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Men forced to rape family members in Ethiopia's Tigray, U.N. says

by Reuters
Friday, 26 March 2021 11:29 GMT

The United Nations logo is seen on a window in an empty hallway at United Nations headquarters during the 75th annual U.N. General Assembly high-level debate, which is being held mostly virtually due to the coronavirus disease (COVID-19) pandemic in New York, U.S., September 21, 2020. REUTERS/Mike Segar

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A dozen top U.N. officials urge to stop indiscriminate and targeted attacks against civilians in Tigray, particularly calling out reports of rape

(Adds Eritrea comment)

By Michelle Nichols

NEW YORK, March 25 (Reuters) - More than 500 rape cases have been reported to five clinics in Ethiopia's Tigray region, the United Nations said on Thursday, warning that the actual numbers might be far higher.

"Women say they have been raped by armed actors, they also told stories of gang rape, rape in front of family members and men being forced to rape their own family members under the threat of violence," Wafaa Said, deputy U.N. aid coordinator in Ethiopia, said in a briefing to U.N. member states in New York.

She said at least 516 rape cases had been reported by five medical facilities in Mekelle, Adigrat, Wukro, Shire and Axum.

"Given the fact that most health facilities are not functioning and also the stigma associated with rape, it is projected that actual numbers are much higher," she added.

Ethiopia's U.N. ambassador, Taye Atskeselassie Amde, told Reuters his government took the allegations of sexual violence "very seriously" and had deployed a fact-finding mission.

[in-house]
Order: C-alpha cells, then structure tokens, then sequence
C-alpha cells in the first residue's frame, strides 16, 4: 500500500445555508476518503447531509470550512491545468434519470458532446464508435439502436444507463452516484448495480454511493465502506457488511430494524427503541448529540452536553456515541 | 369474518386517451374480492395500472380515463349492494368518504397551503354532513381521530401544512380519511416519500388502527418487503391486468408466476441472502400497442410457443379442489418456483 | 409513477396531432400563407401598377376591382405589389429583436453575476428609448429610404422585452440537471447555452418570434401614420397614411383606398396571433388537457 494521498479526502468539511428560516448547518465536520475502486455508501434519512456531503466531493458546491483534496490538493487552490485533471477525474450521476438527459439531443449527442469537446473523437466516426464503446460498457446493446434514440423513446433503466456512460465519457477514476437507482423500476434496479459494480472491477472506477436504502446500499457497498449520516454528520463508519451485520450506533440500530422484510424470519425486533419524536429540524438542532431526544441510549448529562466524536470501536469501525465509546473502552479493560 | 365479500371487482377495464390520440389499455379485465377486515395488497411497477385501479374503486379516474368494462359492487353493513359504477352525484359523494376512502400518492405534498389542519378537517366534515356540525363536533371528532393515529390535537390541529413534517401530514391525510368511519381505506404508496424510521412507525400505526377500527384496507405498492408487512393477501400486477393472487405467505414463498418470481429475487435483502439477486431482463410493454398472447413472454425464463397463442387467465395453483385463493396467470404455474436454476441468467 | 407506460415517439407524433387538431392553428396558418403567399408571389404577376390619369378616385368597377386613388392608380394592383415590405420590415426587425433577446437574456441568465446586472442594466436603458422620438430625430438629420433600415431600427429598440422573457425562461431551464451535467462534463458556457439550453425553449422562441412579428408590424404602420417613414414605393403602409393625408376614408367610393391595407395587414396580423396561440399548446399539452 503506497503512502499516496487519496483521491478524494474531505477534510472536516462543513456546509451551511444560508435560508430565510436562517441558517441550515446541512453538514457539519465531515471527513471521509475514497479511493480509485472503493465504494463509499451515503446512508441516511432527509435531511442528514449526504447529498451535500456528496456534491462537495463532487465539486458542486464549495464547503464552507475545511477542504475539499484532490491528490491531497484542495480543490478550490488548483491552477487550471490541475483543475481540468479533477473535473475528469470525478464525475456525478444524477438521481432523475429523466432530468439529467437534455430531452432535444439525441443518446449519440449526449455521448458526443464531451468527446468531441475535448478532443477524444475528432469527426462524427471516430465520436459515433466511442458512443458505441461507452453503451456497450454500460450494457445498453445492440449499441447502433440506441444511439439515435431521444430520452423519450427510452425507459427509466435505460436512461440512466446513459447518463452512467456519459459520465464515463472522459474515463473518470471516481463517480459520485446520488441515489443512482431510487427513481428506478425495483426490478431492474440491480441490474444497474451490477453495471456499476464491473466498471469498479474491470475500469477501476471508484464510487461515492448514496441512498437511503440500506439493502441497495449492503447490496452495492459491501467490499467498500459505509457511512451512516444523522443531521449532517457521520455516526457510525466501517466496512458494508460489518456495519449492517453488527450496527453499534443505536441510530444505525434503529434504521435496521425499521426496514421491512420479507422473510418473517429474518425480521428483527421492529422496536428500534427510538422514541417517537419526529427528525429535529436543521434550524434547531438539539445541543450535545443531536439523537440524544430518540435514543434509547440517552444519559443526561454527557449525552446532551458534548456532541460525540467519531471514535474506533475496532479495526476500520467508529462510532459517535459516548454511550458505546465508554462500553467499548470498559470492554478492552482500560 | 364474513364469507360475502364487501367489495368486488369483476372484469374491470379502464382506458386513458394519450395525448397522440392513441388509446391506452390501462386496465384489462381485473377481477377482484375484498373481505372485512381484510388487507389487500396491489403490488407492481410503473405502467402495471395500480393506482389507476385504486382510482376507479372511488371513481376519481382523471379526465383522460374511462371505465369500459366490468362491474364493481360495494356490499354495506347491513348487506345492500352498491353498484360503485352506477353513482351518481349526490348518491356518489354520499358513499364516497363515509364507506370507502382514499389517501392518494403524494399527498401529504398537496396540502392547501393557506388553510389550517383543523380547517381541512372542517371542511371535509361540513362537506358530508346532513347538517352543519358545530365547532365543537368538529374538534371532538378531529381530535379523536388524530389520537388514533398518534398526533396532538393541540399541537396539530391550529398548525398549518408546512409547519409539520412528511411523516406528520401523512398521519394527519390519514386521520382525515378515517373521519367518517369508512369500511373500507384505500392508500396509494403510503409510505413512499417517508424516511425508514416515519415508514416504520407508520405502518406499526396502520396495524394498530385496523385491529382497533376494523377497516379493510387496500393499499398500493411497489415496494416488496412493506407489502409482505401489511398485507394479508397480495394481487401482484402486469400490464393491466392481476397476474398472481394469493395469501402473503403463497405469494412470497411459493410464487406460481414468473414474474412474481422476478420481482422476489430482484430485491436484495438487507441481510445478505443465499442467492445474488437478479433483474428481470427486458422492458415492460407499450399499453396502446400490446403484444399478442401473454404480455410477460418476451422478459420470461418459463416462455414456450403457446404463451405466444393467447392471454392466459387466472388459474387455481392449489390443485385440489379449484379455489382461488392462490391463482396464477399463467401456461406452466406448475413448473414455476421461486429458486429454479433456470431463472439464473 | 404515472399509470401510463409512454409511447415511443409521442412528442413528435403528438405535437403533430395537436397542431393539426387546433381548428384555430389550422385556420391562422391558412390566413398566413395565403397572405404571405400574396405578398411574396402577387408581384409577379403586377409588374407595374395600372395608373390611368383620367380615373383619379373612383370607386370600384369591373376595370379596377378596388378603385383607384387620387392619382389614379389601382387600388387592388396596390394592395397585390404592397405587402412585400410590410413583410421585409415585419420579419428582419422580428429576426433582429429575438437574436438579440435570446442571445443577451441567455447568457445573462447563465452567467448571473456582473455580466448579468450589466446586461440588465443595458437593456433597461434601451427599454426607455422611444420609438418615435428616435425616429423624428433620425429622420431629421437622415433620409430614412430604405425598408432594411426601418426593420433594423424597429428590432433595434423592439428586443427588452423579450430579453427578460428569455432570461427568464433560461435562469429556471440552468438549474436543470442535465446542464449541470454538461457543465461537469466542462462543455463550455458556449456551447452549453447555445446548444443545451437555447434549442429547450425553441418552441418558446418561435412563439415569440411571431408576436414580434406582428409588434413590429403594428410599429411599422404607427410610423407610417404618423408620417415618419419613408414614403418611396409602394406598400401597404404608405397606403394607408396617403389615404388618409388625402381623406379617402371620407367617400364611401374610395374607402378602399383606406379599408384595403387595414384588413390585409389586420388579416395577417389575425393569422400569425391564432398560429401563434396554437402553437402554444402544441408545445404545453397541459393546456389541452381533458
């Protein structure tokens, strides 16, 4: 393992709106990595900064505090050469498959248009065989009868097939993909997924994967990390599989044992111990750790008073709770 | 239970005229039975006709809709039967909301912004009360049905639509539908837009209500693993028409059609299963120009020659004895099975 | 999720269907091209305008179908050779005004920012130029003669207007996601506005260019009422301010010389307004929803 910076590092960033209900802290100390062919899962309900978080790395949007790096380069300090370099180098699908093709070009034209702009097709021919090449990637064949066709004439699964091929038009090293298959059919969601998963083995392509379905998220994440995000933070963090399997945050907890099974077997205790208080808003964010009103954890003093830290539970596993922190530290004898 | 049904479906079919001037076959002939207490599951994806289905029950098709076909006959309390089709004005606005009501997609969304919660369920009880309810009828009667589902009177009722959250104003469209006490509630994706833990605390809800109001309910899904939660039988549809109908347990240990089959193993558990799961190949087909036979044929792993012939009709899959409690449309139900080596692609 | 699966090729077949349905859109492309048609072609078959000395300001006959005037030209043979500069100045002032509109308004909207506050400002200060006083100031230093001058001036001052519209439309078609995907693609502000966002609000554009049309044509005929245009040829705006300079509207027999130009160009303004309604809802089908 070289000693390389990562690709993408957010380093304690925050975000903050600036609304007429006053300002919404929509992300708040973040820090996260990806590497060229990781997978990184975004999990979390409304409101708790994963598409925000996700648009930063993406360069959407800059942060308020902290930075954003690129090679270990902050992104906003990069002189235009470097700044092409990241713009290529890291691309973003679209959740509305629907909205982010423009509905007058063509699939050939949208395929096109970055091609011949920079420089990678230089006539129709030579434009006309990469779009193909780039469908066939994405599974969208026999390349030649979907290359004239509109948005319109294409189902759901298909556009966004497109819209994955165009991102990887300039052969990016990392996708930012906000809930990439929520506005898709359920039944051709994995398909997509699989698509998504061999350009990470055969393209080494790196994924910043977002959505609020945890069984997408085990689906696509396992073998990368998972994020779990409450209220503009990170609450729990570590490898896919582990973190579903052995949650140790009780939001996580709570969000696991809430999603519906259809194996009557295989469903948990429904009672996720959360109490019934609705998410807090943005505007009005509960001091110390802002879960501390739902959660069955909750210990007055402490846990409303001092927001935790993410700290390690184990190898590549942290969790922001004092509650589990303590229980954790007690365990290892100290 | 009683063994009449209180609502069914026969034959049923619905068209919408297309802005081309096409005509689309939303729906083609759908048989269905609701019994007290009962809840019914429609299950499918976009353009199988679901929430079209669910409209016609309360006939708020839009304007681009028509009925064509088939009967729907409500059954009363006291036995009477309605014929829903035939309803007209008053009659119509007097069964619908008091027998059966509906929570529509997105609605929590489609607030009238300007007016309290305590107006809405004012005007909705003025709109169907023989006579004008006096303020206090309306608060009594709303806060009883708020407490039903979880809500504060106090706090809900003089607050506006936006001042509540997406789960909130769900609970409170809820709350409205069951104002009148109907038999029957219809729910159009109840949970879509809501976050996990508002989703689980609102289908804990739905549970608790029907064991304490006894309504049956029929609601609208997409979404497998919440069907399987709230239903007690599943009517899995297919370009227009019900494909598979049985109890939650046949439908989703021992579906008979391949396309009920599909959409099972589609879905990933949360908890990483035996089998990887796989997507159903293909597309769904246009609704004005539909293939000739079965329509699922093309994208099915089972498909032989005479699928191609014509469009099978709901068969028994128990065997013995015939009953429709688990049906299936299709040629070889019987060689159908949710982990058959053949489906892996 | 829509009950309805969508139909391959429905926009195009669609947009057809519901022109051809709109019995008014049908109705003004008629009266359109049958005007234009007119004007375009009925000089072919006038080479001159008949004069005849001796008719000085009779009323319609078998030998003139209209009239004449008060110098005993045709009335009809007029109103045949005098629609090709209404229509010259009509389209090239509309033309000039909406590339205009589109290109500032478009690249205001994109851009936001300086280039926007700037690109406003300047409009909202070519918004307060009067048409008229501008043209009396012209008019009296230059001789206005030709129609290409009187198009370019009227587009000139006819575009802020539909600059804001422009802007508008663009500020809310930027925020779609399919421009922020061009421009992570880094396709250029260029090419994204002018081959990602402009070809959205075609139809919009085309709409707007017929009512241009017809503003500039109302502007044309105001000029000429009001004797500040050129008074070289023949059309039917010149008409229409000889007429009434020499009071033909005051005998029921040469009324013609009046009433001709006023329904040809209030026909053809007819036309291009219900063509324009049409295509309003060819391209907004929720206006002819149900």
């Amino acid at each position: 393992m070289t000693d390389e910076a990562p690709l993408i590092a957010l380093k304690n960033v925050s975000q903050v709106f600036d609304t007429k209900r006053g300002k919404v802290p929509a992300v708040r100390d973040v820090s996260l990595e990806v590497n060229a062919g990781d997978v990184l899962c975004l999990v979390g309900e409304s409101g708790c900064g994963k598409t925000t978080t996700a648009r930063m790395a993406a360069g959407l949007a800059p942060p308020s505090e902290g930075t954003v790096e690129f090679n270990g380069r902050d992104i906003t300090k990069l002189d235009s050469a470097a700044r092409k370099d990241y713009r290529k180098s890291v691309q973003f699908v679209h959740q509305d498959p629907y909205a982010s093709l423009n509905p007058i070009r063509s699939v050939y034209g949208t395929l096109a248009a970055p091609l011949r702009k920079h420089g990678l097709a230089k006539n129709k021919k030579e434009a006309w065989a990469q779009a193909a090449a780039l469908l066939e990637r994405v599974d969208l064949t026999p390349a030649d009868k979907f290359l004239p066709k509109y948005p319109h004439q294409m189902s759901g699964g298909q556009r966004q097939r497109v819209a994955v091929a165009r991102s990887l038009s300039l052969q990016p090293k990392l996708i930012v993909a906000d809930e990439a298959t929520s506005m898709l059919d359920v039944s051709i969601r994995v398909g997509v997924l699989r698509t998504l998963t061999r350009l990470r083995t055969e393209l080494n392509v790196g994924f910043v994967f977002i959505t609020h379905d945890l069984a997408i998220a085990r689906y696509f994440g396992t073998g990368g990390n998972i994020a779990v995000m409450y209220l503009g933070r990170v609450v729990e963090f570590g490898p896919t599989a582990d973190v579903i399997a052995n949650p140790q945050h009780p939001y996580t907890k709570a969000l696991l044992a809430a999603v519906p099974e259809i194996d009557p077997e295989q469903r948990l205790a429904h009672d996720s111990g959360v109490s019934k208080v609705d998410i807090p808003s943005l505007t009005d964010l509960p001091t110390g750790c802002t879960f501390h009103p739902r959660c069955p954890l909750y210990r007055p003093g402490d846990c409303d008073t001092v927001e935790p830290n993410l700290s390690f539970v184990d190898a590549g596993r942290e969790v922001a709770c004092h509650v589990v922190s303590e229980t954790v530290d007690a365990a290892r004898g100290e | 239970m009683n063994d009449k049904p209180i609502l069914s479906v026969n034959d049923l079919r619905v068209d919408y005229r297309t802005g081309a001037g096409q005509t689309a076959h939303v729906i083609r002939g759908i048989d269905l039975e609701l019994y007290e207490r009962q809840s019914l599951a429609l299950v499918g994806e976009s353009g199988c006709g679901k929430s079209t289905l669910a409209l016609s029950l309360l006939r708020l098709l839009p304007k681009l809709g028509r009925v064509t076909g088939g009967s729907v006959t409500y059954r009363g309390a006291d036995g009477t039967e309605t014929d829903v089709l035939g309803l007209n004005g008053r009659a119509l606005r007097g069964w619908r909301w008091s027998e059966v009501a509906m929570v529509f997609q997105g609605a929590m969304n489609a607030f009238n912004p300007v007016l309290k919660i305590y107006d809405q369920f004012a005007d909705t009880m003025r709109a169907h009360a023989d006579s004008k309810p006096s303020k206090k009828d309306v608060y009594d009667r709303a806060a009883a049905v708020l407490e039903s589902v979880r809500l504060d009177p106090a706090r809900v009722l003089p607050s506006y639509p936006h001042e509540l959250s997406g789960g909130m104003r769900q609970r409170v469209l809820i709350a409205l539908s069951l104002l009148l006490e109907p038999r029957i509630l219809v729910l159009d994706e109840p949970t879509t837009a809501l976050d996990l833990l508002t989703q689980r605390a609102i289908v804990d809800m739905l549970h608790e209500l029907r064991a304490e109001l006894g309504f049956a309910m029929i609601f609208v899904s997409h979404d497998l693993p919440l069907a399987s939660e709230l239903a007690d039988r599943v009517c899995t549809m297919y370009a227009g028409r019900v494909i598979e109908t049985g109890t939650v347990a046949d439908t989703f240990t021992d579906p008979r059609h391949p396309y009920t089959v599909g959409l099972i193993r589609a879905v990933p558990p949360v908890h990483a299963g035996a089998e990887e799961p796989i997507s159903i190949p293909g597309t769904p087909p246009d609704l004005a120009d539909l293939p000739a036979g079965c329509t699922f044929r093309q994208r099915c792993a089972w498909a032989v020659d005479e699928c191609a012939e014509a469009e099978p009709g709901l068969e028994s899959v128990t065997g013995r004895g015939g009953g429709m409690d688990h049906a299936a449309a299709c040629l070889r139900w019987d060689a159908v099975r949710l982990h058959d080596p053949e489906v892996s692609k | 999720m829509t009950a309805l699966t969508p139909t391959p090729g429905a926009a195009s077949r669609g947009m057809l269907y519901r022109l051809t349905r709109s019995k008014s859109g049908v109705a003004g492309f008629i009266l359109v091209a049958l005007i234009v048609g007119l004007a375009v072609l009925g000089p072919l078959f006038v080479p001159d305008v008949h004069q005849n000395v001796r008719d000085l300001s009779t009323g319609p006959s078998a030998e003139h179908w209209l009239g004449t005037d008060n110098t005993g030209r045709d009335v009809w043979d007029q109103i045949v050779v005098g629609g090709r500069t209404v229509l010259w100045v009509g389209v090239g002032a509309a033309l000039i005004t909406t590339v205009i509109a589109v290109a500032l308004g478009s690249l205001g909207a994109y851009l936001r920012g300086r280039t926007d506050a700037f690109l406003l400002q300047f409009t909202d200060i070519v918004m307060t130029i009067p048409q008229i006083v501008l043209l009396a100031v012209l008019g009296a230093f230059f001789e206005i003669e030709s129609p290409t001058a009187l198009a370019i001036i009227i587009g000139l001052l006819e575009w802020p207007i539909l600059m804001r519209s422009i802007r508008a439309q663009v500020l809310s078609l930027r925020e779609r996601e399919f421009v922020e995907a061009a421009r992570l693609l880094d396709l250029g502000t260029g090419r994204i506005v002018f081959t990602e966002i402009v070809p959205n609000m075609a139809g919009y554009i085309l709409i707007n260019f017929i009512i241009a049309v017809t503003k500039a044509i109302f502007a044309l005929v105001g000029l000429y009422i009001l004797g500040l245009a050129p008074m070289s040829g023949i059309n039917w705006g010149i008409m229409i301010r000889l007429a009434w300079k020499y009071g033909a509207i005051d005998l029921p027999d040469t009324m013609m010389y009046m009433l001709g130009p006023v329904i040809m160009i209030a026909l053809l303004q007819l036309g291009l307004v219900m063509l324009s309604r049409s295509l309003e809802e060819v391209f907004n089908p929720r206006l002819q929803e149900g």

"Ethiopia has a zero-tolerance policy for sexual crimes and anyone found responsible for the despicable acts will be held accountable to the fullest extent of the law," he said.

Dozens of witnesses in Tigray have told Reuters that soldiers from neighbouring Eritrea routinely killed civilians, gang-raped and tortured women and looted households and crops during the conflict.

Eritrea's Information Minister Yemane Gebremeskel, responding in general terms to the U.N. briefing, said on Friday that sexual violence and rape "are an abomination to Eritrean society" and should be harshly punished if they occurred.

Eritrea has repeatedly denied its troops were in Tigray, although Ethiopian Prime Minister Abiy Ahmed on Tuesday acknowledged Eritrean troops were present in the region.

A dozen top U.N. officials called on Monday for an end to indiscriminate and targeted attacks against civilians in Tigray, particularly calling out reports of rape and "other horrific forms of sexual violence."

Fighting in Tigray broke out in November between government troops and the region's former ruling party, the Tigray People's Liberation Front.

The violence in Tigray has killed thousands of people and forced hundreds of thousands from their homes in the mountainous region of about 5 million.

The United Nations has raised concerns about atrocities, while U.S. Secretary of State Antony Blinken has described acts carried out as ethnic cleansing. Ethiopia rejected Blinken's allegation.

Abiy on Tuesday acknowledged for the first time that atrocities such as rape had been committed and said any soldiers committing crimes would be punished. (Reporting by Michelle Nichols; Additional reporting by Addis Ababa newsroom; Editing by David Gregorio and Jon Boyle)

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